In January, thousands of prospective freshmen submitted applications in hopes of being accepted to Harvard College. Their long wait is finally over, as 2,056 of these students were invited today to join the Class of 2021.
“When I found out I was accepted to Harvard, it didn’t feel real,” recalled Toluwalase Oladitan, a current freshman, who was with a few of her best friends when she got the news last year. “When I opened my email and logged into my portal, I was stunned and was not prepared. It was just an overwhelming feeling of joy that I really can’t explain.”
With a record number of applications, 39,506, the admitted class saw increases in the percentages of African-American and Asian-American students, as well as first-generation students and students from low- and moderate-income families, though it is statistically similar to the Class of 2020. Women constitute 49.2 percent of newly admitted students. Asian-American students make up 22.2 percent, African-Americans 14.6 percent, Latinos 11.6 percent, Native Americans 1.9 percent, and Native Hawaiians 0.5 percent. First-generation students constitute 15.1 percent of those admitted.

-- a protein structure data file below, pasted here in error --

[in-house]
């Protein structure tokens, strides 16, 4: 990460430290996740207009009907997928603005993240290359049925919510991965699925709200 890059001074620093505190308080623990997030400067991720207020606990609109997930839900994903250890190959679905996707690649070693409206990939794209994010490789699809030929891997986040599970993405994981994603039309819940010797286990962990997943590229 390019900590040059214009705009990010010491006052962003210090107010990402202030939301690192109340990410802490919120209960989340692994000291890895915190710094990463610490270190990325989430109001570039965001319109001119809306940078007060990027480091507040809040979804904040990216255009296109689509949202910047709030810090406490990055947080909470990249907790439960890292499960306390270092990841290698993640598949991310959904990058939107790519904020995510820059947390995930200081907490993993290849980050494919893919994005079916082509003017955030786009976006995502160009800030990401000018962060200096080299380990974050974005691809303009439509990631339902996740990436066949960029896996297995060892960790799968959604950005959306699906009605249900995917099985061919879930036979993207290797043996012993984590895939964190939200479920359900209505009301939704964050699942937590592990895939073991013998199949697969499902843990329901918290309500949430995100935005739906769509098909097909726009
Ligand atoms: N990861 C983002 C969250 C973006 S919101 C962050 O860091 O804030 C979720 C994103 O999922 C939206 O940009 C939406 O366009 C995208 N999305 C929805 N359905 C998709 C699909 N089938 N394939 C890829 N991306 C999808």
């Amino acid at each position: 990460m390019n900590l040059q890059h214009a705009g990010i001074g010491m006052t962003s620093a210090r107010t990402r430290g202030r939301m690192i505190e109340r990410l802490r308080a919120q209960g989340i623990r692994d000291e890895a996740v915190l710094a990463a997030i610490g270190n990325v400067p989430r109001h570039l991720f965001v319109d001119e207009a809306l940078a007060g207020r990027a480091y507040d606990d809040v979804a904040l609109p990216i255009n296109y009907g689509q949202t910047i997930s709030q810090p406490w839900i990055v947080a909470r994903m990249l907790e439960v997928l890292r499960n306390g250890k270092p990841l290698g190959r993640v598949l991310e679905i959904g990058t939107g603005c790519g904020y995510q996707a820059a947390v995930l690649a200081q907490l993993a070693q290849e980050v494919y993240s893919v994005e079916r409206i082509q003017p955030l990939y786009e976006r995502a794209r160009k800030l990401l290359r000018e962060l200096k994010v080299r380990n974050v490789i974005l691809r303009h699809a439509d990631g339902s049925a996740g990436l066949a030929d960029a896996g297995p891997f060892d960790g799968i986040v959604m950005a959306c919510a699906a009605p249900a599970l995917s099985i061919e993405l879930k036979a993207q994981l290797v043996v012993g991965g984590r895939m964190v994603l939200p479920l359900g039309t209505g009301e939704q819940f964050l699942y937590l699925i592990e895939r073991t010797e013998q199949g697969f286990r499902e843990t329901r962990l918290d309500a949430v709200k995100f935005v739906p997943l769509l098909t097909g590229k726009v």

“Since launching the Harvard Financial Aid Initiative in 2005, Harvard has been able to attract ever-increasing numbers of outstanding students from a much wider range of backgrounds than in the past. During this time, the applicant pool has doubled in size,” said William R. Fitzsimmons, dean of admissions and financial aid. “The different life experiences of our students add immeasurably to the academic and extracurricular life of the College.”
The majority of Harvard students receive need-based aid, and the average family contribution for those receiving aid is $12,000. Families with incomes up to $150,000 and typical assets pay 10 percent or less of their annual incomes.
“One in five Harvard families have annual incomes under $65,000 and pay nothing toward the cost of their student’s education,” said Sally C. Donahue, Griffin Director of Financial Aid. “Their students also now have the benefit of a $2,000 start-up grant that helps with move-in expenses and their transition to College, as well as their ability to access academic and extracurricular life in the same manner as all other undergraduates.”
“Reaching out to promising students makes a crucial difference in attracting strong applicants to apply and matriculate,” said Anne M. De Luca, associate dean for admissions and financial aid recruitment. “Each year we visit 150 locations in the United States and travel to additional cities around the world. Most visits include evening information sessions for students and their families, as well as high school guidance counselor breakfasts.”
Oladitan remembers meeting a Harvard admissions officer at a college fair at her high school, Brooklyn Technical High School, in New York City. “I saw an opportunity to ask questions about the application process and Harvard in general that I wouldn’t easily be able to get from a website,” she said.